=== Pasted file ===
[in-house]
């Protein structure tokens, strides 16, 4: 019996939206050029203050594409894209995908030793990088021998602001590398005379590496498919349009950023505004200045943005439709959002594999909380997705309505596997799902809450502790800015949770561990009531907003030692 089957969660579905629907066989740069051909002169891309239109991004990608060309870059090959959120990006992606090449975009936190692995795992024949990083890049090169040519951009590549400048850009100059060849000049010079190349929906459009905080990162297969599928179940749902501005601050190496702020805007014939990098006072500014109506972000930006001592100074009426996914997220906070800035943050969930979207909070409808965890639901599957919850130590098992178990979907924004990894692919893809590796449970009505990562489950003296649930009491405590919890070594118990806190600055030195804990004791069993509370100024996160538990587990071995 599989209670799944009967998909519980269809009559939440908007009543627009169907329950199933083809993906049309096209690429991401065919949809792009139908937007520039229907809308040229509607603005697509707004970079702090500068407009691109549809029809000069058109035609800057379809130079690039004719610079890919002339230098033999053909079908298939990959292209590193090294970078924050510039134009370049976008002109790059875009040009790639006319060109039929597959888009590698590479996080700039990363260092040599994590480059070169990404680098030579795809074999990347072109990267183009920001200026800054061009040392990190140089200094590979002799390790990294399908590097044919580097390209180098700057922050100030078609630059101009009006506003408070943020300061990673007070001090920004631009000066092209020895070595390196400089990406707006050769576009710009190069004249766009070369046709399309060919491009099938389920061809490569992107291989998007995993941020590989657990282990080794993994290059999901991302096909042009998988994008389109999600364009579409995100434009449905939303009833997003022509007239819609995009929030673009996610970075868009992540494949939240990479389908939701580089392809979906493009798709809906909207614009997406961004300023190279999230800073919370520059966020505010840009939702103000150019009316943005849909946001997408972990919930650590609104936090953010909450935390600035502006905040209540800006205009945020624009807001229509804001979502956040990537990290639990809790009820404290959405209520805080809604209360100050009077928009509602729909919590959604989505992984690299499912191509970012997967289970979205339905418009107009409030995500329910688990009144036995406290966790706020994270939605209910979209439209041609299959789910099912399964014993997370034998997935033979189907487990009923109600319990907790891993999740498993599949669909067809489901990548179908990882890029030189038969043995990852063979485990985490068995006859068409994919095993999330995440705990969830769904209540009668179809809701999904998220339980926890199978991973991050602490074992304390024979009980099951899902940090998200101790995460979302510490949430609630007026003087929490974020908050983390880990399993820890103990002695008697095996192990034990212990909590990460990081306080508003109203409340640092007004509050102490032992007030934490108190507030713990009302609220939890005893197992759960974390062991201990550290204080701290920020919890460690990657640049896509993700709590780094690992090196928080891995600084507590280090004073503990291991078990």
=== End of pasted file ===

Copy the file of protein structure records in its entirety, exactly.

[in-house]
């Protein structure tokens, strides 16, 4: 019996939206050029203050594409894209995908030793990088021998602001590398005379590496498919349009950023505004200045943005439709959002594999909380997705309505596997799902809450502790800015949770561990009531907003030692 089957969660579905629907066989740069051909002169891309239109991004990608060309870059090959959120990006992606090449975009936190692995795992024949990083890049090169040519951009590549400048850009100059060849000049010079190349929906459009905080990162297969599928179940749902501005601050190496702020805007014939990098006072500014109506972000930006001592100074009426996914997220906070800035943050969930979207909070409808965890639901599957919850130590098992178990979907924004990894692919893809590796449970009505990562489950003296649930009491405590919890070594118990806190600055030195804990004791069993509370100024996160538990587990071995 599989209670799944009967998909519980269809009559939440908007009543627009169907329950199933083809993906049309096209690429991401065919949809792009139908937007520039229907809308040229509607603005697509707004970079702090500068407009691109549809029809000069058109035609800057379809130079690039004719610079890919002339230098033999053909079908298939990959292209590193090294970078924050510039134009370049976008002109790059875009040009790639006319060109039929597959888009590698590479996080700039990363260092040599994590480059070169990404680098030579795809074999990347072109990267183009920001200026800054061009040392990190140089200094590979002799390790990294399908590097044919580097390209180098700057922050100030078609630059101009009006506003408070943020300061990673007070001090920004631009000066092209020895070595390196400089990406707006050769576009710009190069004249766009070369046709399309060919491009099938389920061809490569992107291989998007995993941020590989657990282990080794993994290059999901991302096909042009998988994008389109999600364009579409995100434009449905939303009833997003022509007239819609995009929030673009996610970075868009992540494949939240990479389908939701580089392809979906493009798709809906909207614009997406961004300023190279999230800073919370520059966020505010840009939702103000150019009316943005849909946001997408972990919930650590609104936090953010909450935390600035502006905040209540800006205009945020624009807001229509804001979502956040990537990290639990809790009820404290959405209520805080809604209360100050009077928009509602729909919590959604989505992984690299499912191509970012997967289970979205339905418009107009409030995500329910688990009144036995406290966790706020994270939605209910979209439209041609299959789910099912399964014993997370034998997935033979189907487990009923109600319990907790891993999740498993599949669909067809489901990548179908990882890029030189038969043995990852063979485990985490068995006859068409994919095993999330995440705990969830769904209540009668179809809701999904998220339980926890199978991973991050602490074992304390024979009980099951899902940090998200101790995460979302510490949430609630007026003087929490974020908050983390880990399993820890103990002695008697095996192990034990212990909590990460990081306080508003109203409340640092007004509050102490032992007030934490108190507030713990009302609220939890005893197992759960974390062991201990550290204080701290920020919890460690990657640049896509993700709590780094690992090196928080891995600084507590280090004073503990291991078990």